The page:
New York City Deputy Police Commissioner John A. Leach, right, watching agents pour liquor into sewer following a raid during the height of prohibition. File Photo by Library of Congress/UPI
WASHINGTON, Jan. 16, 1919 (UP) - Prohibition became part of the basic law of the United States today. Ratification of the federal amendment by the legislature of Nebraska makes that measure the eighteenth amendment to the federal constitution.
All but a half a dozen of the 48 states are expected to adopt the amendment in the next few weeks but today's action gives the ratification of three-fourths of the states, the number to administer John Barleycorn the k.o. punch.
One year from today every saloon, brewery, distillery and wine press in the land must close its doors, unless, as now seems likely, they are already closed at that time by war prohibition (the War Prohibition Act of 1918), which goes into effect next July 1 and stays until completion of demobilization.
The amendment which outlaws liquor in this country reads:
"Section 1: After one year from the ratification of this article the manufacture, sale, or transportation of intoxicating liquors within, the importation thereof into, or the exportation thereof from the United States and all territory subject to the jurisdiction thereof for beverage purposes, are hereby prohibited.
Section 2: The Congress and several states have the concurrent power to enforce this article by appropriate legislation.
Section 3: This article shall be inoperative unless it shall have been ratified as an amendment to the constitution by the legislatures of the several states as provided by the constitution within seven years of the date of submission hereof to the states by Congress."
The amendment was adopted by Congress Dec. 18, 1917, and ratified by 36 states a little more than one year later.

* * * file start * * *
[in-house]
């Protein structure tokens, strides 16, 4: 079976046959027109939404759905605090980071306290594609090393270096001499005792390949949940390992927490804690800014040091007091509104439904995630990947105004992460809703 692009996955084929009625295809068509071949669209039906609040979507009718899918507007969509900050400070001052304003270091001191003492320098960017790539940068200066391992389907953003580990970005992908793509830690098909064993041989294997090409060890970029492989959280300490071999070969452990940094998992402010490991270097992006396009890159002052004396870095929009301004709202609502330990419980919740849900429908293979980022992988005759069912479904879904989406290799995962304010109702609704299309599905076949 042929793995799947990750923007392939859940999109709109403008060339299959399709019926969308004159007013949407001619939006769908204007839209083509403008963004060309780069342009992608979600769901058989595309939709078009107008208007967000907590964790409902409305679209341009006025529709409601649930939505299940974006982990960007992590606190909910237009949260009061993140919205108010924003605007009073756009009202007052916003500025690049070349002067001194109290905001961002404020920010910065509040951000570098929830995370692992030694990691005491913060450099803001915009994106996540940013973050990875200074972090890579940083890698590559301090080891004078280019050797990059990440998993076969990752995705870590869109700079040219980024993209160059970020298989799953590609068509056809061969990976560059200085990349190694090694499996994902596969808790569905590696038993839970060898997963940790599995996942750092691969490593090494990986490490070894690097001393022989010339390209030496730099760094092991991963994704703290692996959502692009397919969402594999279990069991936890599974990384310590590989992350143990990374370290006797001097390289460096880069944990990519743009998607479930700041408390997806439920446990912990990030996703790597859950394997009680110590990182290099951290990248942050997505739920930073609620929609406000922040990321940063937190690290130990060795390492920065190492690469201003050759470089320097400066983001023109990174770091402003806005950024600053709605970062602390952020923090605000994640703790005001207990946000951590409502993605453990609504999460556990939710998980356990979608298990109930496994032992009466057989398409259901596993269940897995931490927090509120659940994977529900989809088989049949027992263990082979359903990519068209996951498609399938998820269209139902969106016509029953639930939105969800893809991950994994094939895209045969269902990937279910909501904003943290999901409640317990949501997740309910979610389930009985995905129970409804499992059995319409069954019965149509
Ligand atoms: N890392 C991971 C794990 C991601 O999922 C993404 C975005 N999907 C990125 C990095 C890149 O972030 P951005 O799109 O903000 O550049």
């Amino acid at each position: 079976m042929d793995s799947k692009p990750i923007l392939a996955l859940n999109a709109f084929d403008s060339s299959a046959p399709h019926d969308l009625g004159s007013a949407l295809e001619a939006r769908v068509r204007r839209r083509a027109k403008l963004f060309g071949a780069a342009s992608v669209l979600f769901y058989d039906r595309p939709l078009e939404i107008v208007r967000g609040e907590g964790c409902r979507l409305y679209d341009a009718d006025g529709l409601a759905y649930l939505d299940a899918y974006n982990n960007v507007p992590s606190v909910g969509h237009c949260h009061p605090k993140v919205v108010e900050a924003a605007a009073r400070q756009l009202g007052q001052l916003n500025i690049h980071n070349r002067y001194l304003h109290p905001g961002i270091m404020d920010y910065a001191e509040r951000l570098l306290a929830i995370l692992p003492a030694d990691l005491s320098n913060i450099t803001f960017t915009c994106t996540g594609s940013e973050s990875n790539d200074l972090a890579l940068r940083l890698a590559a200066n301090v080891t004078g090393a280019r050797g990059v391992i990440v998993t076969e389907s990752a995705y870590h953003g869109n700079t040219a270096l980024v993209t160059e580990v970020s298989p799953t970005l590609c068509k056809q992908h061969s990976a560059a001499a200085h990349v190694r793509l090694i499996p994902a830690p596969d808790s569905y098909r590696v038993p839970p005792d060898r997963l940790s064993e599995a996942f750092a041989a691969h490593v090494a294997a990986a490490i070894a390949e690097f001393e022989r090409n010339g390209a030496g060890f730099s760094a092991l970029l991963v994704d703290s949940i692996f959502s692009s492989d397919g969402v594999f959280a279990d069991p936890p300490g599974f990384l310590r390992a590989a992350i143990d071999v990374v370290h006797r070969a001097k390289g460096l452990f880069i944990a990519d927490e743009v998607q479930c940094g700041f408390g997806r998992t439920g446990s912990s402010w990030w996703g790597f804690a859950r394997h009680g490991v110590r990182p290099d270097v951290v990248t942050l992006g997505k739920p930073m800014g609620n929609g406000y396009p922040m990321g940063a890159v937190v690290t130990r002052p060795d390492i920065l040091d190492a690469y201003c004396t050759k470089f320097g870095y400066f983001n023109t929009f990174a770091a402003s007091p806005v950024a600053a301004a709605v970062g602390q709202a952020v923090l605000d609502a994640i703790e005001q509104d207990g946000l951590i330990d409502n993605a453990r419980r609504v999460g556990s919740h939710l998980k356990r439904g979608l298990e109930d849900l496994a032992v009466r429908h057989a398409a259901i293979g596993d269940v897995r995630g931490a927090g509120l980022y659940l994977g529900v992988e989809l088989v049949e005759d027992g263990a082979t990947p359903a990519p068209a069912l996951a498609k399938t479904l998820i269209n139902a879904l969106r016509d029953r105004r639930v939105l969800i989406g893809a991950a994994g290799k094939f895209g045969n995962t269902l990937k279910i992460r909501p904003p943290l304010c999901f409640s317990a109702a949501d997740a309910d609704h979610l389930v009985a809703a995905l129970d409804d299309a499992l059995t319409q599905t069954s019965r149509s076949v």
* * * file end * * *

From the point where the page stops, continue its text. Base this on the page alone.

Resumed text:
Here are some of the things the amendment will do:
Wipe out at a stroke the 236 distilleries, 992 breweries and over 300,000 saloons and wholesale liquor establishments, forcing their employes to seek other jobs.
Cut off from persons connected with the liquor industry annual income totaling more than $70,000,000 in pre-war times.
Cut off from the United States treasury a source of taxation counted upon for an even billion dollars in the first drafts of the new revenue bill and millions in additional incomes to state treasuries.
Remove the liquor question from national, state and city politics for all time and help decrease city, state and federal expense by decreasing law violations.
The fight on liquor is about as old as the constitution itself.
It began early in the nineteenth century but was looked on as "another crank notion."
But it gathered strength. Churches took it up, doctors followed and then came organizations of antiliquor societies, the Antisaloon League and others.
In the middle of the nineteenth century Maine went dry. Kansas followed.
About 1900 came the "militant" stage in the person of Carrie Nation of Kansas, probably the most picturesque figure the fight ever developed.
Ten years later the crusade against liquor had grown from the "ravings of cranks" into an irresistible movement that swept the country.
Distillers are already planning a fight on the amendment in the courts on the grounds that it waas not adopted by two-thirds of the whole Congress and that the seven-year limitation in it invalidates the measure.
"Drys" say they are confident neither of these contentions will hold and are preparing legislation carrying heavy penalties for violation of the prohibition law.
The 36 ratifying states:
Alabama, Arizona, Arkansas, California, Colorado, Delaware, Florida, Georgia, Idaho, Illinois, Indiana, Iowa, Kansas, Kentucky, Louisiana, Maine, Maryland, Massachusetts, Michigan, Mississippi, Montana, Nebraska, New Hampshire, North Carolina, North Dakota, Ohio, Oklahoma, Oregon, South Dakota, South Carolina, Tennessee, Texas, Utah, Virginia, Washington, West Virginia.